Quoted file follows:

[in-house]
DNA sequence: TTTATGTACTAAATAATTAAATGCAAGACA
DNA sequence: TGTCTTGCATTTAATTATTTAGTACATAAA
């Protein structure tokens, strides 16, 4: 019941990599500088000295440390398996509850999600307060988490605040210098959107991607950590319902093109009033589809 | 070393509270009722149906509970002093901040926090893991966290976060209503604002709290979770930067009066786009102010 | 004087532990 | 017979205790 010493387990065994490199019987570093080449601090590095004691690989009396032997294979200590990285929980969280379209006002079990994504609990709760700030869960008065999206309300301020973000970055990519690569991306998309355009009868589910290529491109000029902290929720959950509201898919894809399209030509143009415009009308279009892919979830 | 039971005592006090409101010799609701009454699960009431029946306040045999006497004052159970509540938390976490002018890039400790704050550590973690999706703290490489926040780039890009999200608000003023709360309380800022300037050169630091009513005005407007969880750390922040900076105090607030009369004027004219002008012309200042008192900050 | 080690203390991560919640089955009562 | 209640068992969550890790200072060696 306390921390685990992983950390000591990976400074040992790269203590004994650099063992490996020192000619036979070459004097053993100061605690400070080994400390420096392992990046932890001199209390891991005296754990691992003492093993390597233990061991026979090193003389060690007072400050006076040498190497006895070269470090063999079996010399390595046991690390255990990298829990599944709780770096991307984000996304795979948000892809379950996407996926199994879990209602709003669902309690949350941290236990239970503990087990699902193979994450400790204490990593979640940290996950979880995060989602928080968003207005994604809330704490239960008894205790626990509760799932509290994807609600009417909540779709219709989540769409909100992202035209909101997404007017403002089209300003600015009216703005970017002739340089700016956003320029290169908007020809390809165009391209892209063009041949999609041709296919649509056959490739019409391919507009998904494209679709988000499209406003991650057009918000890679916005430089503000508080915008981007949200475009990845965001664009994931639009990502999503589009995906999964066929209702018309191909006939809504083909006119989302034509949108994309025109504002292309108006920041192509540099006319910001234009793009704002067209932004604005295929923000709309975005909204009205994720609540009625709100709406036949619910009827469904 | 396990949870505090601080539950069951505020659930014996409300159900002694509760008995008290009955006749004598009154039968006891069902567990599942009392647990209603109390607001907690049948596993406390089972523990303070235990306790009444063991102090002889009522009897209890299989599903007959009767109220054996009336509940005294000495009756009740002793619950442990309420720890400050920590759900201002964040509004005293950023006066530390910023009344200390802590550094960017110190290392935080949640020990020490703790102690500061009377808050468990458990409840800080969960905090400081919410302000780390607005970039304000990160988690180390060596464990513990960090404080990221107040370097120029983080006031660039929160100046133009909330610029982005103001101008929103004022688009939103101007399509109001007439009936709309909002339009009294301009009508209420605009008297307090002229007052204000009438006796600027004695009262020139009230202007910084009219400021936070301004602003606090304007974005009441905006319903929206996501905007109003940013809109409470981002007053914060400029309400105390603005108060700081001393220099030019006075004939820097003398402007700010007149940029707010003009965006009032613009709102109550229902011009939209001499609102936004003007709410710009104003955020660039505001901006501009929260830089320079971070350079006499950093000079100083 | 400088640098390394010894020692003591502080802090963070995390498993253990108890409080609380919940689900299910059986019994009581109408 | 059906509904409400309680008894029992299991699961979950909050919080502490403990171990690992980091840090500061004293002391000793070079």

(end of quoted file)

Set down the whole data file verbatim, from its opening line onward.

[in-house]
DNA sequence: TTTATGTACTAAATAATTAAATGCAAGACA
DNA sequence: TGTCTTGCATTTAATTATTTAGTACATAAA
């Protein structure tokens, strides 16, 4: 019941990599500088000295440390398996509850999600307060988490605040210098959107991607950590319902093109009033589809 | 070393509270009722149906509970002093901040926090893991966290976060209503604002709290979770930067009066786009102010 | 004087532990 | 017979205790 010493387990065994490199019987570093080449601090590095004691690989009396032997294979200590990285929980969280379209006002079990994504609990709760700030869960008065999206309300301020973000970055990519690569991306998309355009009868589910290529491109000029902290929720959950509201898919894809399209030509143009415009009308279009892919979830 | 039971005592006090409101010799609701009454699960009431029946306040045999006497004052159970509540938390976490002018890039400790704050550590973690999706703290490489926040780039890009999200608000003023709360309380800022300037050169630091009513005005407007969880750390922040900076105090607030009369004027004219002008012309200042008192900050 | 080690203390991560919640089955009562 | 209640068992969550890790200072060696 306390921390685990992983950390000591990976400074040992790269203590004994650099063992490996020192000619036979070459004097053993100061605690400070080994400390420096392992990046932890001199209390891991005296754990691992003492093993390597233990061991026979090193003389060690007072400050006076040498190497006895070269470090063999079996010399390595046991690390255990990298829990599944709780770096991307984000996304795979948000892809379950996407996926199994879990209602709003669902309690949350941290236990239970503990087990699902193979994450400790204490990593979640940290996950979880995060989602928080968003207005994604809330704490239960008894205790626990509760799932509290994807609600009417909540779709219709989540769409909100992202035209909101997404007017403002089209300003600015009216703005970017002739340089700016956003320029290169908007020809390809165009391209892209063009041949999609041709296919649509056959490739019409391919507009998904494209679709988000499209406003991650057009918000890679916005430089503000508080915008981007949200475009990845965001664009994931639009990502999503589009995906999964066929209702018309191909006939809504083909006119989302034509949108994309025109504002292309108006920041192509540099006319910001234009793009704002067209932004604005295929923000709309975005909204009205994720609540009625709100709406036949619910009827469904 | 396990949870505090601080539950069951505020659930014996409300159900002694509760008995008290009955006749004598009154039968006891069902567990599942009392647990209603109390607001907690049948596993406390089972523990303070235990306790009444063991102090002889009522009897209890299989599903007959009767109220054996009336509940005294000495009756009740002793619950442990309420720890400050920590759900201002964040509004005293950023006066530390910023009344200390802590550094960017110190290392935080949640020990020490703790102690500061009377808050468990458990409840800080969960905090400081919410302000780390607005970039304000990160988690180390060596464990513990960090404080990221107040370097120029983080006031660039929160100046133009909330610029982005103001101008929103004022688009939103101007399509109001007439009936709309909002339009009294301009009508209420605009008297307090002229007052204000009438006796600027004695009262020139009230202007910084009219400021936070301004602003606090304007974005009441905006319903929206996501905007109003940013809109409470981002007053914060400029309400105390603005108060700081001393220099030019006075004939820097003398402007700010007149940029707010003009965006009032613009709102109550229902011009939209001499609102936004003007709410710009104003955020660039505001901006501009929260830089320079971070350079006499950093000079100083 | 400088640098390394010894020692003591502080802090963070995390498993253990108890409080609380919940689900299910059986019994009581109408 | 059906509904409400309680008894029992299991699961979950909050919080502490403990171990690992980091840090500061004293002391000793070079």